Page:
But all too often they don’t achieve long-lasting results – and aren’t really a sensible, healthy choice either.
“For the most part, foods should not be ‘banned’ or eliminated completely,” says GP Dr Sameer Sanghvi, from Lloyds Pharmacy Online Doctor.
Nutritional therapist Laura Southern adds: “January is a busy month for patients wanting my help with losing weight, but I always advise them to stay away from fad diets, juice cleanses and extreme calorie restriction, as these can just lead to disordered eating and yo-yo dieting.
“Plus, they don’t work,” she adds. “It’s estimated 95% of people who embark on a diet regain the weight and more between one to five years later.”
Southern says there’s no one-size-fits-all approach to weight loss, adding: “When I’m supporting patients, it’s a very personalised and tailored approach that takes into account their health, metabolism, digestion and lifestyle.”
Here, the experts address some of the most common weight-loss claims…
1. Skipping meals
Southern says intermittent fasting – usually a 12-hour overnight fast, with gaps between meals – may sometimes be recommended as part of a weight-loss programme. But generally speaking, skipping meals is not advised.
“While for some people, this [intermittent fasting] could mean skipping a meal, I would never advise anyone to do that without support – it’s simply not suitable or necessary for many people,” says Southern. “Skipping meals or eating in a restricted way can lead to binge eating, which creates unhealthy behaviours and won’t ultimately support weight loss.”
Sanghvi says it’s far better to eat regular, healthy meals: “Eating regular meals helps your body get into a routine, and eating at regular intervals helps your body burn calories quicker and stops the temptation to snack.”
2. Cutting carbs
While many diets advocate cutting carbs, the experts stress there are many different types of carbohydrates – and while they’re often thought of as being just white bread, pasta, rice and potatoes, carbohydrates are also found in foods like veg, fruit, nuts and seeds.
“Carbohydrates are a really important part of our diet,” stresses Sanghvi, who says most adults need around 225–325g of carbohydrates a day.
There are three different types of carbs – starchy, fibre and sugars. Sanghvi says starchy carbs (like potatoes, bread, pasta and rice – wholegrain varieties where possible) should make up a third of our daily food intake.
“They’re a great source of energy and contain lots of nutrients we need to keep the body healthy,” he explains. “Starchy carbs often contain fibre, which is good for gut health and to keep you feeling fuller for longer.”
However, there is a part of the avoiding carbs mantra that’s worth adhering to, he suggests: “Most of us should reduce our intake of sugars, especially free sugars – these are the sugars added to chocolates, cakes and fizzy drinks, but they also occur naturally in honey and juice.”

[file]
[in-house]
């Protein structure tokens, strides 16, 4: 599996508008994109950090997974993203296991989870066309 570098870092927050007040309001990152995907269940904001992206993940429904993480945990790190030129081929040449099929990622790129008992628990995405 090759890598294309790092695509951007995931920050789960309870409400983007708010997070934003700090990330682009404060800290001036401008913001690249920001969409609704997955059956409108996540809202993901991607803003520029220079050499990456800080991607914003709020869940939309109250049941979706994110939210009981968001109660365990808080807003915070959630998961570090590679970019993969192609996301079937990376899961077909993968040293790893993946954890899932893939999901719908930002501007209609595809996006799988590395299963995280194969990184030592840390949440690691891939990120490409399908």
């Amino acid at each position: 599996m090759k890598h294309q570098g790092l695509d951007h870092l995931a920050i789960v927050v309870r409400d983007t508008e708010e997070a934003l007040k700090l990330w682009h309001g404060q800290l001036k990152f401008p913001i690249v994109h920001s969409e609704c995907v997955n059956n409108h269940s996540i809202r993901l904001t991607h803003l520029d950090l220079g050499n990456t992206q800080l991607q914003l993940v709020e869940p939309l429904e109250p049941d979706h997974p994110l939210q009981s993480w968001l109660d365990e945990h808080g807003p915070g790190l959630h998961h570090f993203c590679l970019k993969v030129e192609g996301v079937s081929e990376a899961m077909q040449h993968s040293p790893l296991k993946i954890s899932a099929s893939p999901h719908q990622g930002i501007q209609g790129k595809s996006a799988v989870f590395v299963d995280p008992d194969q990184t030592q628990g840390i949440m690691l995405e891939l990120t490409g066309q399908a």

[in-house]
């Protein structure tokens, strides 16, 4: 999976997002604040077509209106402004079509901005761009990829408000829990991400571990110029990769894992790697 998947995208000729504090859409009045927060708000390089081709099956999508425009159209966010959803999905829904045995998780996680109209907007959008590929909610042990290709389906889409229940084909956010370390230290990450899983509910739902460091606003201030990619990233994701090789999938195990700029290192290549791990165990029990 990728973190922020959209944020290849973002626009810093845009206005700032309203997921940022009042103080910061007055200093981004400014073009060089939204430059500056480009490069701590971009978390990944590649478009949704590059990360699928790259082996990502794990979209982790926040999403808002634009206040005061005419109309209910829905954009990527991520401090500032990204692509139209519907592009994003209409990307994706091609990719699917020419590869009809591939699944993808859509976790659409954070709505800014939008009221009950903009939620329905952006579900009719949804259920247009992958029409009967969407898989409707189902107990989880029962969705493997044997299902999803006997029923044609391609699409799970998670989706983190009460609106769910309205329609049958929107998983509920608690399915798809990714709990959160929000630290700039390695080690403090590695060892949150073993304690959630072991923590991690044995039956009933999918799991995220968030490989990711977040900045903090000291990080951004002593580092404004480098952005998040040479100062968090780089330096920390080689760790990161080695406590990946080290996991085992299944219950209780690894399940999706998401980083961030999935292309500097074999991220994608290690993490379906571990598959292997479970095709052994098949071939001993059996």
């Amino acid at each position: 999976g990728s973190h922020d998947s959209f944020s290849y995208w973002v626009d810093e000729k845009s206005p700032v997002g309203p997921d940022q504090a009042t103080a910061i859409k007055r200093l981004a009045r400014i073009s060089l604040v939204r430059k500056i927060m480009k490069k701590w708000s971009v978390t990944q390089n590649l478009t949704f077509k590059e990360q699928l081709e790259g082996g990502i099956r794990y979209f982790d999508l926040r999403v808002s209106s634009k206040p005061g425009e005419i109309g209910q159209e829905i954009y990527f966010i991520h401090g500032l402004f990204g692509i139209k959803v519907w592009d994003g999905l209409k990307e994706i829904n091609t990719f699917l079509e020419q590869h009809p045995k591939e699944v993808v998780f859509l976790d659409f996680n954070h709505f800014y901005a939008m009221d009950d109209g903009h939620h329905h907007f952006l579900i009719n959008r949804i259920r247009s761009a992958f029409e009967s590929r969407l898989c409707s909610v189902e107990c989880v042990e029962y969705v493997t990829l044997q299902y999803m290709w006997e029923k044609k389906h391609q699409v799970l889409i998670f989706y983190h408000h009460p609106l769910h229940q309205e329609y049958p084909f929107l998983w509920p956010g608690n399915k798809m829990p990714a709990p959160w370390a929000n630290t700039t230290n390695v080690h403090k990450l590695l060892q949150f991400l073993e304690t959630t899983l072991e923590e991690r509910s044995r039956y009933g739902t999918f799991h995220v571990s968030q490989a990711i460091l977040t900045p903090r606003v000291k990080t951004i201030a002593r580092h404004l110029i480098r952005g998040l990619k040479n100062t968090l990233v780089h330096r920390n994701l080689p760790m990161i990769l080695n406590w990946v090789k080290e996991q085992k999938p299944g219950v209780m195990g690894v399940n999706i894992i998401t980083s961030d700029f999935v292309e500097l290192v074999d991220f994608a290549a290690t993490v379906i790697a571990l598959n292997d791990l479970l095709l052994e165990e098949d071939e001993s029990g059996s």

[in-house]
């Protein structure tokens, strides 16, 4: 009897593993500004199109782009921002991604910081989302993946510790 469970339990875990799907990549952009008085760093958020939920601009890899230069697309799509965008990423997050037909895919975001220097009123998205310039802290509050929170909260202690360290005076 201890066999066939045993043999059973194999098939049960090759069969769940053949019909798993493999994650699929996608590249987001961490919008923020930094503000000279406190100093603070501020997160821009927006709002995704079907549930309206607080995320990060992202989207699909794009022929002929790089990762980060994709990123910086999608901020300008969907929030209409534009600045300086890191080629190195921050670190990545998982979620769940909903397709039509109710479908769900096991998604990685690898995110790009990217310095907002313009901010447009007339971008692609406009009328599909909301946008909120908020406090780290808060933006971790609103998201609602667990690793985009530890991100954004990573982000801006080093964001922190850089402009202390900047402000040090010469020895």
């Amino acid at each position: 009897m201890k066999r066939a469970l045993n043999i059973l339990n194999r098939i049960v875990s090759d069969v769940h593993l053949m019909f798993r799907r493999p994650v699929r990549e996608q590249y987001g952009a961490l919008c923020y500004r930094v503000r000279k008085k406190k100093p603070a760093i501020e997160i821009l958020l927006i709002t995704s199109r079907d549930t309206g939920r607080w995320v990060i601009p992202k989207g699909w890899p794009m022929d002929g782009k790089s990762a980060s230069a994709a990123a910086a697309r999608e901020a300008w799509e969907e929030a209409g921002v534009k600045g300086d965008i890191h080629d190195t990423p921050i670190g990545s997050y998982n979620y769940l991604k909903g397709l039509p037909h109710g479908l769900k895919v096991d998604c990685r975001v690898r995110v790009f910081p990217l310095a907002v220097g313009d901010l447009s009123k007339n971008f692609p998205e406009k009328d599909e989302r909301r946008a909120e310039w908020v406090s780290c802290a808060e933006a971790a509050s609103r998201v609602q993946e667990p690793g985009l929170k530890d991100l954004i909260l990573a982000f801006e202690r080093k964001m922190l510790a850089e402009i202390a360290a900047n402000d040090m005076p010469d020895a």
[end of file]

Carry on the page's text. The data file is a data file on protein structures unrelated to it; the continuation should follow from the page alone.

Southern adds: “Cutting out carbs is one I see from my patients again and again. Carbohydrates are nourishing and health-filled foods and they support our microbiome, hormones, mood, energy and satiety.
“If your diet is heavy in simple, refined carbs – pastries, biscuits, white bread, white pasta, sweets, etc – then cutting carbs will be supportive to weight loss and overall health. Cutting out carbs from veg, pulses and fruit isn’t something I usually recommend though. “
3. Eating ‘breakfast like a king’ and ‘dinner like a pauper’
Sanghvi says whether breakfast is really the most important meal of the day is a hotly debated topic. One large US study, he notes, analysed the health of 50,000 people and found those eating breakfast were more likely to have a lower BMI.
“So, there’s something in it,” he says – but that doesn’t mean a huge greasy fry-up first thing ticks the box. It still comes down to sensible choices.
“Having a good breakfast is a great way to set you up for the day. But don’t overdo it at breakfast, or you might eat into your calorie intake for the day, leaving yourself feeling hungry later,” says Sanghvi.
However, it’s also a good idea not to have a huge meal right before going to bed. “That’s because your body doesn’t have time to digest the food properly, and also it can impact how well you sleep,” he adds.
4. Only eating low-fat foods
While low-fat foods may sometimes help reduce intake of certain high-calorie, unhealthy fats, Sanghvi says it’s important to look carefully at what low-fat food you buy. Just because it’s lower in fat than its full-fat counterpart, doesn’t necessarily mean it’s actually a low-fat food – or that it’s better for you.
“For something to be labelled low-fat, reduced fat or lite/light, it has to have 30% less fat than a similar product,” says Sanghvi. “However, it’s really important to bear in mind that if something is already high in fat, the lower-fat version might still be a high-fat food. Low-fat foods aren’t necessarily low-calorie either. So, it’s important to always check food labels closely.”
Also, some foods labelled low-fat may still be loaded with sugar and sweeteners. Plus, like carbs, fats are not always ‘bad’.
“There’s no need to consume only low-fat foods when trying to lose weight. Fat plays an important role in our bodies, and it can also help make meals feel more satisfying,” says registered dietitian Kendra Haire, a coach for online health and weight management brand Noom.
She says healthy fat sources include nuts and nut butters, seeds, avocado, olive oil and fatty fish. “It’s more important to consider the type of fat,” Haire adds, “and to keep portion sizes moderate.”
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